[Sca-cooks] Bakers borax again

Terry Decker t.d.decker at att.net
Sun Aug 19 07:47:09 PDT 2012

E.J. Brill's First Encyclopedia of Islam 1913-1936, list several other types 
of "borax."  Obviously, borax is being used as a generic name for a number 
of naturally occurring compounds rather than as a specific mineral, sodium 
borate.  The translator is correct, as far as the translator goes.

As for natron, the primary constituent is soda ash, sodium carbonate, which 
is a natural water softener.  There are modern bread recipes which call for 
both yeast and buraq, suggesting to me that it may be the water softening 
properties that are desired.  As a generalization, soft water makes better 
bread.  At 17 percent, you would need roughly 2 Tablespoons of natron to get 
1 teaspoon of sodium bicarbonate, so again I would think that the intent was 
to soften the water with the added benefit of a little chemical leavening.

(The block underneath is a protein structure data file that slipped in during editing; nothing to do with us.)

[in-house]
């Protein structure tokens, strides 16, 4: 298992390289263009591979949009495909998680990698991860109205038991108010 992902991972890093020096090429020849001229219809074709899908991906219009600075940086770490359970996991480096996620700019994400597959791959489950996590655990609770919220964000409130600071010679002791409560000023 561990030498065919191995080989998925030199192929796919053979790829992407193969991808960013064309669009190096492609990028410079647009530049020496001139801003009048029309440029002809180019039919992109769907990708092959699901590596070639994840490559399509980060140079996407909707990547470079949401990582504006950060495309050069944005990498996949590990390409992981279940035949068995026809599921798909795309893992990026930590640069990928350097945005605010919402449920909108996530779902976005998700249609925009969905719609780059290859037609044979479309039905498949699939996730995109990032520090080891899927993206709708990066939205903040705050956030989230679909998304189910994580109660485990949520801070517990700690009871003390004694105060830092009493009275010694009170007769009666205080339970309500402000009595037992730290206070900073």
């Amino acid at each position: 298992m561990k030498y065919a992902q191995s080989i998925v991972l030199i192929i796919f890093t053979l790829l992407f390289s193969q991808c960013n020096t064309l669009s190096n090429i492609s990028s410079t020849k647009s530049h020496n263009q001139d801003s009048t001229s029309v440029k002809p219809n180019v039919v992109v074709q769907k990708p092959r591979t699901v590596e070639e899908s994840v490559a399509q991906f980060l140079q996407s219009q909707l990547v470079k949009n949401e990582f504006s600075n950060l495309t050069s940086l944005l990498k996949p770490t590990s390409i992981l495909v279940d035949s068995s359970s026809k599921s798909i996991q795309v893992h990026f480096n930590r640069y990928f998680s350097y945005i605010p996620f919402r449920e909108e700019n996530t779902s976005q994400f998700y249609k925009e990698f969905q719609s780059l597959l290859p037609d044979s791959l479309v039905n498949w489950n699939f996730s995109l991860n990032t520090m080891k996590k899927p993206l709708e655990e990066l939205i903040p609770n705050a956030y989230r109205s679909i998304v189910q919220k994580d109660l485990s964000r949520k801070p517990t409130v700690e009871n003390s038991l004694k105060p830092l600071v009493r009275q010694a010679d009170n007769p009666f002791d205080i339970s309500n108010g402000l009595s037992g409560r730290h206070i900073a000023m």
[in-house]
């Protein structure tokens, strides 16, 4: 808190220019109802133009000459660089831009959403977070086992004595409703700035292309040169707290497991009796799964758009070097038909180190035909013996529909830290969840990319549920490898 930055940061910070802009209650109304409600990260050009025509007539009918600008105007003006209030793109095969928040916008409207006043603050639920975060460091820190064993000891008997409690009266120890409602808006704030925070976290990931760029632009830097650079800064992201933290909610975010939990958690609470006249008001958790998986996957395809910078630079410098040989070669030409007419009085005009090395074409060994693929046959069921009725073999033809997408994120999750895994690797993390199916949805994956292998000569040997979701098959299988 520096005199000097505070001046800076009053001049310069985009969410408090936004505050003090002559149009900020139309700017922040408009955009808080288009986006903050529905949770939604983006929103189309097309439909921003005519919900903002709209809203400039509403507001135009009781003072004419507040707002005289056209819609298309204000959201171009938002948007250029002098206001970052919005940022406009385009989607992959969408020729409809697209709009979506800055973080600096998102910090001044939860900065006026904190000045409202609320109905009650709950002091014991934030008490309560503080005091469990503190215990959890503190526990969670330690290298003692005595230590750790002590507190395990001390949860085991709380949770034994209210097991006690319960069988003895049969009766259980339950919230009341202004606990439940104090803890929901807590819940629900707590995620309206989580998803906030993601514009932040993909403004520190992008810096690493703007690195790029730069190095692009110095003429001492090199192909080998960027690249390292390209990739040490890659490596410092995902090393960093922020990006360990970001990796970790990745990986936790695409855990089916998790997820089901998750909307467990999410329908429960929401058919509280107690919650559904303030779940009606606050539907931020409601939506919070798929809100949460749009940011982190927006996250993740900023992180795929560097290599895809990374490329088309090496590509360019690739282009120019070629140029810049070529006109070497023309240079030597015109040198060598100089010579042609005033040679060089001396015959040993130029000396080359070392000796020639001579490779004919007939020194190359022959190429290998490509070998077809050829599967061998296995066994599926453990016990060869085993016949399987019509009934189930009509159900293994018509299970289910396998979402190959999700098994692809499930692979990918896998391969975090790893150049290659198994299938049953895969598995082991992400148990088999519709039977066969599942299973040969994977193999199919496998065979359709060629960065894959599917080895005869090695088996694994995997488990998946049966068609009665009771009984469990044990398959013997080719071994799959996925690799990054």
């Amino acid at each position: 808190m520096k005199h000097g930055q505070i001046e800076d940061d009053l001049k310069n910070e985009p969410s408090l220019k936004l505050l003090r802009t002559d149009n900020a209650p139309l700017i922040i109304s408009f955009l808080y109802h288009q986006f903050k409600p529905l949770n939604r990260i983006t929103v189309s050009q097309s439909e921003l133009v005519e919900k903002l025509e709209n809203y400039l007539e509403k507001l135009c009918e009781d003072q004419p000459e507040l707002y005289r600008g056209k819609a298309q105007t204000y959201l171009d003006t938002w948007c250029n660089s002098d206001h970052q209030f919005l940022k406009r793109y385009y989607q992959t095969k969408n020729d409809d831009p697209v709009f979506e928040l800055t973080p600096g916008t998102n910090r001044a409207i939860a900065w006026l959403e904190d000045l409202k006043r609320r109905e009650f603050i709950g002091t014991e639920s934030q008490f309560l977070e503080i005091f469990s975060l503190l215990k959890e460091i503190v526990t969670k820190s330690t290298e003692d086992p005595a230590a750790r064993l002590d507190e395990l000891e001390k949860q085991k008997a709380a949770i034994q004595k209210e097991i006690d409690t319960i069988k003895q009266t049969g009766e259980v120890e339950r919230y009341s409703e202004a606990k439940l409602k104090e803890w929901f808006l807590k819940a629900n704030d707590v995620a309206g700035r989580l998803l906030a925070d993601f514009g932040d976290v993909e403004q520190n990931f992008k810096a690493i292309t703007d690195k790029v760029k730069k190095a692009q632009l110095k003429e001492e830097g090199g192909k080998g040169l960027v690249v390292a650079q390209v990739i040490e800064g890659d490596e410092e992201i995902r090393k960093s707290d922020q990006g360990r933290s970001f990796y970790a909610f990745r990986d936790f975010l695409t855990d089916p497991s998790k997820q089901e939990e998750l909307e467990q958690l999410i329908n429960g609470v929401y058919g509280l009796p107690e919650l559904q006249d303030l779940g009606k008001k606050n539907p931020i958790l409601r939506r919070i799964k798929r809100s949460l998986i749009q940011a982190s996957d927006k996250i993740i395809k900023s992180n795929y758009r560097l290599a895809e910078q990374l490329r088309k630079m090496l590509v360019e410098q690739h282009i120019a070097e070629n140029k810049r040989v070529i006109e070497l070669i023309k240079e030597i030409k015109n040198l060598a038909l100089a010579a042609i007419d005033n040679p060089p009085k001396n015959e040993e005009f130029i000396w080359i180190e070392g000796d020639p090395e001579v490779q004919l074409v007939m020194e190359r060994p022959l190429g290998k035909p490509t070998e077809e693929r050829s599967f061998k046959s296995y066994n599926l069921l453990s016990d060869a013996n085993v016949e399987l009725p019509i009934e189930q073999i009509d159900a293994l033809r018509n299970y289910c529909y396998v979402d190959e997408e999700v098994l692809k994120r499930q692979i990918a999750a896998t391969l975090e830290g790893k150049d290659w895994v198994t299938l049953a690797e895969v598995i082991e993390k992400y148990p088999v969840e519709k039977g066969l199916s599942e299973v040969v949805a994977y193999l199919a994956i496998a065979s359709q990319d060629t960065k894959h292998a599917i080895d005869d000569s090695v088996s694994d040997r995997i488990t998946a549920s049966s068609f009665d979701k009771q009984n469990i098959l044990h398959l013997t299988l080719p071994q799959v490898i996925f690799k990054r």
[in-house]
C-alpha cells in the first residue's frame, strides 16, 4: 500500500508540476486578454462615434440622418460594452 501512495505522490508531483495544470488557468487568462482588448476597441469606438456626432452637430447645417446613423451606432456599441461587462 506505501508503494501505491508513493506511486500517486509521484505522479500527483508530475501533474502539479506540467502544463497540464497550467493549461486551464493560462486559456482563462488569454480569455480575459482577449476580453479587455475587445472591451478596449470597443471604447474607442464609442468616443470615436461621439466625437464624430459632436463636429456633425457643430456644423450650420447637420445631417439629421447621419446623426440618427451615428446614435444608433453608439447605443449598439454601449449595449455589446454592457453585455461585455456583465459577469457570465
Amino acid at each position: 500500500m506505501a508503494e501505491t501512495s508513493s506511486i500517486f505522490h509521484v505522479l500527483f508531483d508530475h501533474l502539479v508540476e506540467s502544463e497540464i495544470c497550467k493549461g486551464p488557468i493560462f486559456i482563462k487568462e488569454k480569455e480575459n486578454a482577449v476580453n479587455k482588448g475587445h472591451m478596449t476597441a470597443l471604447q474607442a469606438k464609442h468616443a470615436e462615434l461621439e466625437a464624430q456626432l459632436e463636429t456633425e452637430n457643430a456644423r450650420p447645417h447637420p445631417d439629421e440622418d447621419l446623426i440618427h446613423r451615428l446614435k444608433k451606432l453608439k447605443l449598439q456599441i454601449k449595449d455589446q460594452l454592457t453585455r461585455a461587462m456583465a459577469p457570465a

> I've been reading al-Warraq and am still puzzled over the borax question.
> According to the author and the translator, there are two kinds of borax: 
> Natron and baker's borax (aka Armenian borax). The latter is used in food, 
> both to make a glossy surface on bread and, apparently, as a leavening! 
> The translator says that it is sodium borate, which is what is now called 
> borax--and never explains the chemical difference between the two kinds, 
> although she does describe their differing appearance.
> But according to Wikipedia, natron doesn't have any boron in it. It's a 
> mixture of sodium carbonate decahydrate  and about 17% sodium 
> bicarbonate--aka baking soda. Which suggests that perhaps bakers' borax is 
> baking soda, or some natural mineral that consists largely of baking soda.
> In which case we not only have a period chemical leavening, we have period 
> baking soda!
> -- David Friedman

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